Inspiration: Norman Rockwell and You
This lesson will address Norman Rockwell’s points of inspiration including daily life in America and American culture. Students will then begin a long-term illustration project including a schematic layout, first draft and final piece. Each student will consider Rockwell’s quote, “I was showing the America I knew and observed to others that might not have noticed.”
Five 30 minute class periods: Class 1 Presentation; 2-4 Conceptual design, drafting, and completion of illustration; 5 Class critique.
Enduring Understandings/ Essential Questions:
- Norman Rockwell was inspired by his own experiences and life around him. Generally, he was influenced by what he experienced on his vacations, nature, his neighbors and friends. He was inspired by the American culture in general, including holidays, and celebrations. Norman Rockwell was also inspired by specific groups, such as the Boy Scouts of America although he, himself, was not a member of the group.
- What inspired Norman Rockwell?
- What do you find inspirational?
- How might you be “inspired” to create an illustration representational of what you know and observe in your everyday life?
- Four Freedoms, Artistic Process
- Five 30 minute class periods.
- Boy Scouts of America; Critique; Culture; Cool Colors; Environment; Idioms; Inspire/Inspiration; Thumbnail Sketches; Representational Art; Symbol; Visual Narrative; Warm Colors
- Students will consider everyday American life and cultural events as a means of inspiration (both for Rockwell and in preparation for their own piece of artwork).
- Students will look at and analyze the following three pieces of artwork by Norman Rockwell from a cultural point of view: Day in the Life of a Little Girl, Day in the Life of a Little Boys and The Gossips.
- Students will complete the worksheet Think Sheet: My America Sequence 2-4 in order to create a schematic layout design for their own personal sequential illustration.
- Students will include color in at least one area that demonstrated knowledge of color theory as a visual reference to mood or emotion.
- Students will participate in a group critique in an appropriate manner.
Norman Rockwell was surrounded by a supportive (and inspirational) community of friends and fellow artists when he lived in Arlington, Vermont from 1939 to 1953. During this time he created The Gossips which became the most popular Saturday Evening Post cover in 33 years. Norman Rockwell used his neighbors as models, but did not want to insult them so he put himself and his wife into the cover design to avoid any suspicions his friends might have. The very first version began with just two gossips, then ten and finally developed into the multiple frames you see today.
American Chronicles: The Art of Norman Rockwell
Norman Rockwell Museum
- American Chronicles: The Art of Norman Rockwell by Linds Szekely Pero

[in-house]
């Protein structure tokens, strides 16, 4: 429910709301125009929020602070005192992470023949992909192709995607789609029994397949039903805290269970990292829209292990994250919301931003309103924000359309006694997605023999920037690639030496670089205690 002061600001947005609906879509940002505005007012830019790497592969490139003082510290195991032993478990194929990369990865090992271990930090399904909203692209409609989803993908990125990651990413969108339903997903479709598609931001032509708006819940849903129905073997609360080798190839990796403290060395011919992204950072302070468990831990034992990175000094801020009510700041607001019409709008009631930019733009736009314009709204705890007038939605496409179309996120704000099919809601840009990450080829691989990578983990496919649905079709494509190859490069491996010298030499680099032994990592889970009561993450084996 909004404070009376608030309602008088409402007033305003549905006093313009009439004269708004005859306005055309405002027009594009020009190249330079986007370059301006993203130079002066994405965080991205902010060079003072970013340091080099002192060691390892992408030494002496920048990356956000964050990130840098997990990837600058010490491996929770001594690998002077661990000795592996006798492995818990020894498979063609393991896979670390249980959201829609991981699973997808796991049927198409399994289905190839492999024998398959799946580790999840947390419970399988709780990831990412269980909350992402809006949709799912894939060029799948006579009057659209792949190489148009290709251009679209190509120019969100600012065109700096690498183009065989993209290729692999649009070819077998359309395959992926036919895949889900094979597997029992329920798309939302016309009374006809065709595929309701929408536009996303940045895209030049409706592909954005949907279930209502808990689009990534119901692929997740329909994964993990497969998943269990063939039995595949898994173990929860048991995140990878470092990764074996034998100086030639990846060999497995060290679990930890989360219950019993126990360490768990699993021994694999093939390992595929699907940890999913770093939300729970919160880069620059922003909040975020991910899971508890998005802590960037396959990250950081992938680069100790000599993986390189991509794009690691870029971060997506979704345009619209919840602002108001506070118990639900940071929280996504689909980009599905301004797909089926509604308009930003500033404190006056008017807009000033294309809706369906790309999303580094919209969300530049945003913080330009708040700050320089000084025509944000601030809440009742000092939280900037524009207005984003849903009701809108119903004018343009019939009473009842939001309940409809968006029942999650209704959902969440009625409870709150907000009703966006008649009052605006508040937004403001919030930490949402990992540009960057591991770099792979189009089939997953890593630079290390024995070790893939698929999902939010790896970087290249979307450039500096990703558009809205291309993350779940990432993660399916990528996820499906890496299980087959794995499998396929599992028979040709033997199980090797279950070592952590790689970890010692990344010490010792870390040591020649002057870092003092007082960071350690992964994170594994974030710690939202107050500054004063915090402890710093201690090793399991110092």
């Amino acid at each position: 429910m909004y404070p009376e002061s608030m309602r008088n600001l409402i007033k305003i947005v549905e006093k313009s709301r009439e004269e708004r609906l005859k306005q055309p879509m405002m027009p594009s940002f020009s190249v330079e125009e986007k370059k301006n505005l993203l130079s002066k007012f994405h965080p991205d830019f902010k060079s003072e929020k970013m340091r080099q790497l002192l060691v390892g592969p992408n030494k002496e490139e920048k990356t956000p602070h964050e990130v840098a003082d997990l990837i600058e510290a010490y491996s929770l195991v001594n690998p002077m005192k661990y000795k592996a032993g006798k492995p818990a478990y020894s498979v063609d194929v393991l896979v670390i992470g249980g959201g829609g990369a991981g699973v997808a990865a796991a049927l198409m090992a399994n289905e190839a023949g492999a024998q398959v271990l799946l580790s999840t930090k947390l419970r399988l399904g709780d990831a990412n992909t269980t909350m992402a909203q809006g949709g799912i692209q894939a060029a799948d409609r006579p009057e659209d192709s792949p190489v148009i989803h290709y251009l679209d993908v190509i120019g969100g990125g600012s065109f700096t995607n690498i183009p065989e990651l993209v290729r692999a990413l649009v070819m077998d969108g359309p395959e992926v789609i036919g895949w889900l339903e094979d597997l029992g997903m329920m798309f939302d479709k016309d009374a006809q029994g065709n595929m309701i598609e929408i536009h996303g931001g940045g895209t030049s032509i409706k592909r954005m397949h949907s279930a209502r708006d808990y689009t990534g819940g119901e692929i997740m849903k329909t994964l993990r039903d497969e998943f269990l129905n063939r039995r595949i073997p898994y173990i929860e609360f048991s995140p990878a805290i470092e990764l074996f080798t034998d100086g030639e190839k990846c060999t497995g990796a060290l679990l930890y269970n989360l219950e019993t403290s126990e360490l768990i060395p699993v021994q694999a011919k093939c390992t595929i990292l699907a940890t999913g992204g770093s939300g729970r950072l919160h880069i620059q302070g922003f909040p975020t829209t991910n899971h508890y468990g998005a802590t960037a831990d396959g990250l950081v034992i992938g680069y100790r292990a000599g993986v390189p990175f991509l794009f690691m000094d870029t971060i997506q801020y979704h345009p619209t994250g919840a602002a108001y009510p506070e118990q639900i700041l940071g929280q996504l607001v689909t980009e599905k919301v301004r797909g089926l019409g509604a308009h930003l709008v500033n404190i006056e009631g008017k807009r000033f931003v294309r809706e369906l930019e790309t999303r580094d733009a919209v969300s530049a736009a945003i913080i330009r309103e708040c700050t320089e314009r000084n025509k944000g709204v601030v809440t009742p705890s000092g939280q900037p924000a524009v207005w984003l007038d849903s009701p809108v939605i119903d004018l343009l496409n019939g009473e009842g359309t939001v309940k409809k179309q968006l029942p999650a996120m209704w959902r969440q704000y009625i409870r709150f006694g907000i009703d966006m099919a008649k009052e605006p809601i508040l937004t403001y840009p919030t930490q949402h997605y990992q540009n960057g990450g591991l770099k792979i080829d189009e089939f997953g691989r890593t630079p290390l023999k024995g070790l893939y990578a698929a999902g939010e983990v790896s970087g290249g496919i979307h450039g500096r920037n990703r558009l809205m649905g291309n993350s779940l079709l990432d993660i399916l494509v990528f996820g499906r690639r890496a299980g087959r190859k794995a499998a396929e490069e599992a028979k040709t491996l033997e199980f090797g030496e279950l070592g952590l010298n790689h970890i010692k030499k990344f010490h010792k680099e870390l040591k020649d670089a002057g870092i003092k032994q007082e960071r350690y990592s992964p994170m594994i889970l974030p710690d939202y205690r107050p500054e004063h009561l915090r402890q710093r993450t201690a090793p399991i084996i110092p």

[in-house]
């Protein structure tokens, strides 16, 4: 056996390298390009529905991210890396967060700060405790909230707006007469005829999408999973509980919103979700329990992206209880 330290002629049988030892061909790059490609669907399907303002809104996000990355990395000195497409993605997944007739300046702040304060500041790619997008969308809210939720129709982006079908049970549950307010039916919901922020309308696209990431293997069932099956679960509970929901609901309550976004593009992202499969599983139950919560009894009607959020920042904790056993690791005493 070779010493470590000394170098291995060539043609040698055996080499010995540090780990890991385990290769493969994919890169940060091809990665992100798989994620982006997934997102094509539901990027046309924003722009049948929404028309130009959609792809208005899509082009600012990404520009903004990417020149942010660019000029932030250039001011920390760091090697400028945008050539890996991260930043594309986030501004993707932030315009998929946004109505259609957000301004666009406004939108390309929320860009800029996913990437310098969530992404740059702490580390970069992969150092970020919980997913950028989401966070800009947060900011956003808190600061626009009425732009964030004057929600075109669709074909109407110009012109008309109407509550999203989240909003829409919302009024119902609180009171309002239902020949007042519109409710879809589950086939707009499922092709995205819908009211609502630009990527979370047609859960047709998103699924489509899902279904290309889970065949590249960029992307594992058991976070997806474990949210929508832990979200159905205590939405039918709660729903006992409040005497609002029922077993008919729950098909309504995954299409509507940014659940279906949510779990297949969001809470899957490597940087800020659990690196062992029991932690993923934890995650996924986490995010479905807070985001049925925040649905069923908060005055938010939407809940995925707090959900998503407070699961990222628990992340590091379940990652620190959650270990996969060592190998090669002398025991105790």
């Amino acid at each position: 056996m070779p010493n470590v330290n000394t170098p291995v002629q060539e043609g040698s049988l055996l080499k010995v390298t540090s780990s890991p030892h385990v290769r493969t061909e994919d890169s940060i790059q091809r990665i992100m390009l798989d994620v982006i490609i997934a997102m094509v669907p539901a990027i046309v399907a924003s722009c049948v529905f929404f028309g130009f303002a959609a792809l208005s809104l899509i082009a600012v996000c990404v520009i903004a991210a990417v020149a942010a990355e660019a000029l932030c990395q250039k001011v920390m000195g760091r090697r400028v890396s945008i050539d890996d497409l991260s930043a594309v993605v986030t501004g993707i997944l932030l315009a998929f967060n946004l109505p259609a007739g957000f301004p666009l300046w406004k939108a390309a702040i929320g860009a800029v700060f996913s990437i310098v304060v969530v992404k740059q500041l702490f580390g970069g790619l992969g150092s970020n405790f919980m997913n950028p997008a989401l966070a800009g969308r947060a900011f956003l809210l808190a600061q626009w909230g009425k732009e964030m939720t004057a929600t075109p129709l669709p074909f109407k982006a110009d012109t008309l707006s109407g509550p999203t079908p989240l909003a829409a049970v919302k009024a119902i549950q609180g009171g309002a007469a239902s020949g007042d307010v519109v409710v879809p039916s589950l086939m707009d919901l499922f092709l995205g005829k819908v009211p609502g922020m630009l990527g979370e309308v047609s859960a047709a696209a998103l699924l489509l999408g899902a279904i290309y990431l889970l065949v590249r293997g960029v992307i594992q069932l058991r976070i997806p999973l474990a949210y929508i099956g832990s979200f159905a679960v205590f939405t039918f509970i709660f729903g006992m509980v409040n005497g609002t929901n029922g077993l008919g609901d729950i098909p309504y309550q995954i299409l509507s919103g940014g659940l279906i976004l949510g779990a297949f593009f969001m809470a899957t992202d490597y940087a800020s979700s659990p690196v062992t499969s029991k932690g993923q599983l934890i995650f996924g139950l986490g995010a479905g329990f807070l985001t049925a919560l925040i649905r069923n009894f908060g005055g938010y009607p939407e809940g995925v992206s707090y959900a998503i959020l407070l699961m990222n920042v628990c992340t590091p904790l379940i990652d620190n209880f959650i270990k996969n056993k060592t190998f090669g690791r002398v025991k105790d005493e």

- Large easel with paper pad and pen or chalk board/white board
- Worksheet: Think Sheet: My America Sequence 2-4
- Colored pencils, fine tipped pens
- Final Draft Paper
Additional Teaching Resources:
The Norman Rockwell Museum at Stockbridge by The Norman Rockwell
My Adventures as an Illustrator by Norman Rockwell
Norman Rockwell: Behind the Camera by Ron Schick
Norman Rockwell’s America,by Christopher Finch
Norman Rockwell’s Four Freedoms: Images that Inspire a Nation by Stuart Murray, and James McCabe
Norman Rockwell’s Counting Book by Gloria Tabor
Norman Rockwell :Storyteller with a Brush by Beverly Sherman
A Rockwell Portrait: An Intimate Biography by Donald Walton
The students will be seated in a comfortable way so they are able to see one another and can participate in a class conversation led by the instructor. The teacher will have a marker/chalk/crayon and a board or easel to write on.
- Ask the students to listen attentively to one another as they share personal responses throughout the lesson. Ask a student to define the words inspire and inspiration. A definition will be written on the board to refer to later on in the lesson.
- An index card and a pencil will be given to each student. The students will be asked to respond to one or both of the following questions (on the index card), “What inspires you?” or “Who inspires you?” Give the students a couple of minutes to write down their ideas. Ask one or two students to share one of their ideas with the class..
- Show an image of The Gossips by Norman Rockwell and ask the students if anyone has seen this illustration before. The children will be asked to point out only what they see, not what they perceive at first. The class will collectively take a visual inventory. As each student contributes, restate their observation. You might be able to elaborate on what they have said to add more visual detail or you might ask them for clarification. You might encourage them to look more closely and carefully. By doing this, the students will analyze the work and find clues and symbols to help read the visual image, revealing American culture.